About the Author:
Kelley Armstrong is the author of nine books of the Otherworld. She lives in Ontario, Canada, with her family.
Excerpt. © Reprinted by permission. All rights reserved.:
"Antonio." Dominic walked to the table and plunked down a bottle of cheap champagne. "I've decided to name him Antonio."
Malcolm sipped his beer as a chorus of "good choice" rose up from the others. Wally and Raymond Santos glanced Malcolm's way, as if seeking permission to congratulate Dominic, but Malcolm just kept drinking and let them make up their own minds. After a moment, Wally joined in with a raised glass to the new father, while sixteen-year-old Raymond busied himself cleaning out a thumbnail.
Dominic paused behind the head chair. Billy Koenig scrambled out of it, making a quick joke about keeping it warm for him. Dominic thudded into the chair and dropped his burly arms onto the table so hard Malcolm's beer sloshed. Typical Dominic—always throwing his weight around, as if he was already Pack Alpha, not just heir apparent.
"A drink for Antonio," Dominic thundered, his voice reverberating through the dingy bar. He turned to the owner, across the room, counting bottles. "Vinnie! Glasses!"
Waiting tables certainly wasn't Vincent's job, but he hopped to it. As Vincent approached, Malcolm held up his empty mug. Vincent paused, but only for a second, then took Malcolm's glass. Dominic allowed himself only a split-second scowl, but it was enough for Malcolm. It was easy to establish dominance when you were bigger than everyone else. Doing it without that advantage was the real accomplishment.
Once the glasses were filled and distributed, Dominic lifted his. "To fatherhood."
Everyone clinked glasses.
"Now, how about a wager?" Dominic boomed. "Take bets on who'll be the next new father. I'll pick Malcolm." A quick grin. "God knows, he's been trying hard enough."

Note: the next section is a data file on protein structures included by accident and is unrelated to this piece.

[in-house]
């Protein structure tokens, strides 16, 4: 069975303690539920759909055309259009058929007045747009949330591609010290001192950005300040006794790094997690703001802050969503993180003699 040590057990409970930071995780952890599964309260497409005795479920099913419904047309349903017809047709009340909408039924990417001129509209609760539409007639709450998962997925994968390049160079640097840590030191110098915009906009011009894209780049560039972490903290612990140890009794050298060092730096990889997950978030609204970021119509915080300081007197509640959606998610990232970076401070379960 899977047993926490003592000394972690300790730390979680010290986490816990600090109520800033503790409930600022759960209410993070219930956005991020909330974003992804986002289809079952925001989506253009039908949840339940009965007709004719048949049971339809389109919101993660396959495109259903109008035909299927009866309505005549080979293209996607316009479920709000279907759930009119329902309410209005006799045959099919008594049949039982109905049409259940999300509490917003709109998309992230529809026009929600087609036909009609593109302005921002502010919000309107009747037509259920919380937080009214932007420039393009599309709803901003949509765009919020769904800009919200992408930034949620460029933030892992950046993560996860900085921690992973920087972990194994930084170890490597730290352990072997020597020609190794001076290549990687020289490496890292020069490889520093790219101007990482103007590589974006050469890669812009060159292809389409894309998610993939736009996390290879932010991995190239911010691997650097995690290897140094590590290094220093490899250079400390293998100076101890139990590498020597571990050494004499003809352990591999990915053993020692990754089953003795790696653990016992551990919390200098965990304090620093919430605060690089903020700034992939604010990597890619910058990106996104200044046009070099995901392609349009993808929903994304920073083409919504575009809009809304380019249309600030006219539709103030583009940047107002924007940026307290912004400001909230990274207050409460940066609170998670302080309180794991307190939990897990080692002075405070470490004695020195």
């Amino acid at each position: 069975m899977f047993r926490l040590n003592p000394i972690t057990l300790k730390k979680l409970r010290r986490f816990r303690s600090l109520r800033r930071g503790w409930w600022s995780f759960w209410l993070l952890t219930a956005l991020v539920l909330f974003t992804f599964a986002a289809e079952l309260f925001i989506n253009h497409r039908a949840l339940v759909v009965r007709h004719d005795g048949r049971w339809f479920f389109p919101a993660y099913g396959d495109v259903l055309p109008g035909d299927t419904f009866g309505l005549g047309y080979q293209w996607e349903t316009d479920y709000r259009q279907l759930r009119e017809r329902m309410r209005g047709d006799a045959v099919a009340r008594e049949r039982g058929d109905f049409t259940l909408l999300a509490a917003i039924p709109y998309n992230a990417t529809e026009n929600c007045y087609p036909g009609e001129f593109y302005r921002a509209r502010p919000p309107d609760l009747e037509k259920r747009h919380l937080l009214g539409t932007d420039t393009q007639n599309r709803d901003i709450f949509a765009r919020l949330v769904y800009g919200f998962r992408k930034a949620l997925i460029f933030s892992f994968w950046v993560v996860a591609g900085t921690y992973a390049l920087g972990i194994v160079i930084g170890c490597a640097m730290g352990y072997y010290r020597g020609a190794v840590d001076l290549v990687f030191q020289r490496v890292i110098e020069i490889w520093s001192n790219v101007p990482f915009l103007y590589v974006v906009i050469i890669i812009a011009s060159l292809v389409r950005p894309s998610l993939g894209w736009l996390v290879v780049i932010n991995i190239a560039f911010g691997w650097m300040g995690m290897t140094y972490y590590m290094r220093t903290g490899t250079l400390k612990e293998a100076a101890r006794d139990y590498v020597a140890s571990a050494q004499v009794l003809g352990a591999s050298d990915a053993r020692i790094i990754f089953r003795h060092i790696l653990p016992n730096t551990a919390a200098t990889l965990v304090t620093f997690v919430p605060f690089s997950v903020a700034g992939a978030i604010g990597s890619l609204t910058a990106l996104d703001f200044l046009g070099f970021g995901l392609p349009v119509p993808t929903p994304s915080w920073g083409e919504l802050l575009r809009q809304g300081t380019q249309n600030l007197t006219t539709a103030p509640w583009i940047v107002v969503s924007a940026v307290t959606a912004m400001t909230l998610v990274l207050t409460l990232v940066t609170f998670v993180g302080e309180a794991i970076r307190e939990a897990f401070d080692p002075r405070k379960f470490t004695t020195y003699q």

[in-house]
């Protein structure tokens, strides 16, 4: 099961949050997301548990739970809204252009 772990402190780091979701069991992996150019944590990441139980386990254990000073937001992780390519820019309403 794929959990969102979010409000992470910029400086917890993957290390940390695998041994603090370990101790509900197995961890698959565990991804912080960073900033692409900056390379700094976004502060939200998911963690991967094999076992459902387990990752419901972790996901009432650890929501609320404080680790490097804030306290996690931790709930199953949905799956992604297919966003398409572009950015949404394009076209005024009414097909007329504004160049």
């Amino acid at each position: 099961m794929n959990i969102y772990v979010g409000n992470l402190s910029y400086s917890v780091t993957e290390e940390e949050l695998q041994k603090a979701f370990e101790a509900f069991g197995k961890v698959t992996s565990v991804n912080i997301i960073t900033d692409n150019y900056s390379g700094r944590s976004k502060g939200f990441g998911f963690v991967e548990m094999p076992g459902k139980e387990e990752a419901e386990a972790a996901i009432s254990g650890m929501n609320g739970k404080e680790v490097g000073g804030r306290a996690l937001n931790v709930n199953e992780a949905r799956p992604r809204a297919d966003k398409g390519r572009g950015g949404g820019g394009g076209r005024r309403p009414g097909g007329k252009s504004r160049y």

Malcolm gritted his teeth as the others laughed and called out good-natured jabs. It was his own damned fault. Malcolm had meant to keep his hopes secret until he could show off the goods, but two years ago, sitting around this very table listening to Dominic brag about his sons, he'd announced a pending arrival of his own . . . only to discover a month later, when the child was born, that it wasn't his. Since then, everyone knew he'd been trying, and hadn't even sired a daughter.That was his father's fault—difficulty siring children was one family blight Malcolm couldn't overcome through sheer strength of will.
He had only to look at his father—sitting at the next table with the Alpha, Emilio—to see the second family blight, a cane resting beside his father's chair. He bristled, as he always did, at this physical proof of Edward's weakness. Not just weakness. Cowardice.
As a Danvers, Edward had been expected to fight for Alphahood, but when the opportunity arose, he'd somehow managed to cripple his leg. No one was quite sure how it had happened—the story changed with the teller—but whatever the cause, the injury permanently took him out of the line of succession. As a mediocre fighter, Edward had stood no chance of winning an Alpha match, so he'd intentionally taken himself out of the race. Everyone in the Pack knew it.
Malcolm had spent his life wiggling out from under the shadow of his father's cowardice. And he had. After Dominic, he was now the best fighter in the Pack, and among the mutts, his reputation for ruthlessness surpassed that of every other Pack werewolf. But when his father looked over, there was no pride in his face. Just a lifting of his chin, listening in on the younger men's conversation, making sure Malcolm wasn't saying anything to embarrass him.
As they drank the champagne, the cleaning girl stopped by to wipe off their table. She murmured something that was probably meant to be "excuse me," but her thick accent and whispered voice rendered the words unintelligible.
The girl didn't speak more than a dozen words of English. Malcolm figured the only reason Vincent had hired her was because he could pay her half what he'd pay anyone else, her being a Jap and all. Still, it had to be bad for business. How many ex-GIs came in here, saw her, and turned around and left? Malcolm wasn't sure whether the girl really was Japanese, but it didn't matter. People saw slanted eyes and they saw Pearl Harbor, and five years wasn't enough to make anyone forget.
The girl paused at Malcolm's side and lowered her head. Wally grinned and kicked him under the chair. Malcolm leaned back to let the girl wipe his place. Unlike the quick swipe she'd given the others, she made sure to get every spot, including a few that'd probably been there for weeks.